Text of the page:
If you watched the recently aired PBS reality show Colonial House, you learned what life was like for American colonists in the “New World” in 1628. It occurred to our staff at CapeMay.com that we too could see first hand what life was like in the 1800s Cape May County by just taking a visit to Historic Cold Spring Village (HCSV).
We walk over to the Transportation Center on Lafayette Street and climb aboard train No. 304 – The Mermaid – leaving Cape May. First stop? HCSV or The Village, as we like to call it.
Just a little digression before we begin our journey. The Cape May Seashore Line’s train is a wonderful way to arrive at The Village. If you have the time, you can hop back on and continue the train ride to the Cape May County Zoo, located at the Cape May County Park fairgrounds along Route 9 and the Garden State Parkway.
As we descend from the train, and approach the Marshallville School, circa 1825, we already feel like time travelers. It is a quiet, perfectly clear Tuesday afternoon. The sun and blue sky peek through the trees and the only sounds we hear are those of Jake the Horse pulling a wagon full of visitors through The Village and two brother turkeys – Puffalup and Puffadown arguing about some territorial dispute.
Inside the school, the schoolmistress is explaining some of the history of education in South Jersey. And what is that you say? You can’t marry? Oh. Not if you want to remain the schoolmistress. Hmmm.
Our next stop is just across the way. At the Willis Barn, circa 1820, Lauren a junior apprentice, is tying sorghum stalks or broom corn together under John the Broommaker’s supervision. Inside the barn are the tools of the trade – a shaving horse or Schnitzer Bonk which acts as a vice block and makes the boom handle smooth – a broomhorse rope, a sail needle, a broom press and broom trimmer. All these tools are used to process the broomcorn and turn it into a functioning broom. No electricity needed.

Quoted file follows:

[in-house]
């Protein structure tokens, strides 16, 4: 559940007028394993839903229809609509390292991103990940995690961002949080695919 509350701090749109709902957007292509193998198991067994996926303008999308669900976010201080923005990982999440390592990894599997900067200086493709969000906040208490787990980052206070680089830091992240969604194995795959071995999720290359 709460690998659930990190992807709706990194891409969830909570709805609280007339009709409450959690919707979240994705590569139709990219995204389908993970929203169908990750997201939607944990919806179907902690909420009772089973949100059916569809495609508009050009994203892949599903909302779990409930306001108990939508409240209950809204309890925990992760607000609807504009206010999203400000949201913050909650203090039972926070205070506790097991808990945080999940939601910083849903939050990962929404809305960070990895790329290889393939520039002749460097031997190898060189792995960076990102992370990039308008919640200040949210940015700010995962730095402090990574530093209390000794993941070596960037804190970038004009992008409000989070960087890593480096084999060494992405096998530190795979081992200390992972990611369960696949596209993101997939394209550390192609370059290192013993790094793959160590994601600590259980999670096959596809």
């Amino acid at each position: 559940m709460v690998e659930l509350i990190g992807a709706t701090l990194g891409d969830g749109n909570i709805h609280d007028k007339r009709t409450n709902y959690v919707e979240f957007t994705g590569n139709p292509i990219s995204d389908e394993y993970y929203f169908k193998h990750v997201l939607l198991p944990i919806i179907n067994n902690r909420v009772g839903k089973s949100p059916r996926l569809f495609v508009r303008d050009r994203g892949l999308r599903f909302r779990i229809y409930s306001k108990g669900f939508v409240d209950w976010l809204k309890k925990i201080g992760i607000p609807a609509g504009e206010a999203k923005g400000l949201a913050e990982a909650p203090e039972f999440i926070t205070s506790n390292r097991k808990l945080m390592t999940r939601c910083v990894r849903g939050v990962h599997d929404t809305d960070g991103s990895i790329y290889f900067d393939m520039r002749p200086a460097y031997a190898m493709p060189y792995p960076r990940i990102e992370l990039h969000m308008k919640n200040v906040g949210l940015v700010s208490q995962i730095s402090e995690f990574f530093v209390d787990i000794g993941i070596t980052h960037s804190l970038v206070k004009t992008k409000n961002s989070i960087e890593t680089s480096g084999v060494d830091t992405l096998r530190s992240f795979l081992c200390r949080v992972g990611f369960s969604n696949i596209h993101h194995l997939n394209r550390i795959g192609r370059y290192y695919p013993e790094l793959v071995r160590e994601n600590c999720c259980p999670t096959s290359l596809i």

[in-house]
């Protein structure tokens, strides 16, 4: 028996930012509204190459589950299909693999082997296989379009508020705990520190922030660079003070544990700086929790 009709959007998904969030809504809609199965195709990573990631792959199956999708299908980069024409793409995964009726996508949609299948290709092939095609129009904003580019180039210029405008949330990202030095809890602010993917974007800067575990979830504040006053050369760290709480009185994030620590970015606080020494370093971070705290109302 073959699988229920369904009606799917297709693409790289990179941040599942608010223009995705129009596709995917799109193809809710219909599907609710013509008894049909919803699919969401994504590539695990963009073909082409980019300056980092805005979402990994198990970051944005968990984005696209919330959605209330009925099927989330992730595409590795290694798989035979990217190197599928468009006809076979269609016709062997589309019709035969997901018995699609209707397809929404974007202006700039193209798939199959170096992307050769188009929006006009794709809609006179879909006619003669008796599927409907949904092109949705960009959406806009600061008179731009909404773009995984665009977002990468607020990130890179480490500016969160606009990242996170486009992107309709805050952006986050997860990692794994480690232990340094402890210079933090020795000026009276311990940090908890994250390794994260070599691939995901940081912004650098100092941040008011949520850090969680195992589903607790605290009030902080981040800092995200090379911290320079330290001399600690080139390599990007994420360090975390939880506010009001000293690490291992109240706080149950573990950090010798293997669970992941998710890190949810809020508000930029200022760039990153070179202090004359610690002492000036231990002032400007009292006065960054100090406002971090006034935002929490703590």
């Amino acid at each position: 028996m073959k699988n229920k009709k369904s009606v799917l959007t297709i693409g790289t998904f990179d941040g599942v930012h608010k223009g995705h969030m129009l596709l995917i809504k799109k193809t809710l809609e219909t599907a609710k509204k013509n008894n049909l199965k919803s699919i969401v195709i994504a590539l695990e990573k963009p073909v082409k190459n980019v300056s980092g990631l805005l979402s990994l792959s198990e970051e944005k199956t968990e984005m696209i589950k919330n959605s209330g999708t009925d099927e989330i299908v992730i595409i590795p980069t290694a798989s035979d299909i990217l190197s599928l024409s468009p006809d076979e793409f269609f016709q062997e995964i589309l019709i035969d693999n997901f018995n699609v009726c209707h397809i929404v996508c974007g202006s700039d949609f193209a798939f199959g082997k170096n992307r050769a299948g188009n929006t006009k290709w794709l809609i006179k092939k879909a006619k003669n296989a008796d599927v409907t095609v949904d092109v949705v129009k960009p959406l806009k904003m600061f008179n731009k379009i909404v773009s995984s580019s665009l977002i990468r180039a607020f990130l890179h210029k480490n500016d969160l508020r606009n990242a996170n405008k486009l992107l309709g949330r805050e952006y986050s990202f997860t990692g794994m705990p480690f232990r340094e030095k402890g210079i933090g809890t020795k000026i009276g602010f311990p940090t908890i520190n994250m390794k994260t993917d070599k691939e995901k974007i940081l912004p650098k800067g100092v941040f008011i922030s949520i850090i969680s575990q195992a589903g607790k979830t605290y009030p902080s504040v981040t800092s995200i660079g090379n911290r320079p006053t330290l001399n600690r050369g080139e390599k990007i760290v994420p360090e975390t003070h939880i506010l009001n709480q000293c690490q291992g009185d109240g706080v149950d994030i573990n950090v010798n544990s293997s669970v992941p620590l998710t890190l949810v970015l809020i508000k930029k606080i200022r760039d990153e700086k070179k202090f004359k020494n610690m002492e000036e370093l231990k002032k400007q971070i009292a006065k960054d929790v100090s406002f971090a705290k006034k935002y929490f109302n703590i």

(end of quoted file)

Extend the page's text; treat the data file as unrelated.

And what is that woman doing with that copper pot over yonder? Her name is Heather and because it is Tuesday, she’s cleaning the copper pots with a mixture of salt and vinegar and as she puts it “elbow grease.” I thought Tuesday’s were for ironing. Well, Monday, Heather says is definitely for washing. I don’t think they do much ironing at HSCV.
But what is that huge cauldron for? For boiling the sheep’s wool. For making candles and for Monday’s washing. Heather uses lye soap made at The Village. The clothes are boiled and a scrub board is used to get the dirt out. Then they are hung on a line to dry. That pretty much takes up all of Heather’s time on Monday.
Historic Cold Spring Village reminds me of the nursery rhyme. Do you know which one I mean? “Here we go ‘round the Mulberry Bush…”This is the way we wash our clothes… so early Monday morning.” Each day of the week is set aside for a different chore. And “This is the way we sweep the floor, so early Friday morning.”
When we think about it, imagine how much of our time would be spent on one task without the modern conveniences. Inside the Spicer Leaming House (c.1800) Heather explains how long it takes just to light a fire in the hearth. Meals are cooked in hearth. Beef stew, oatmeal, flatbread, coffee, and jams, which are made with berries grown at HCSV.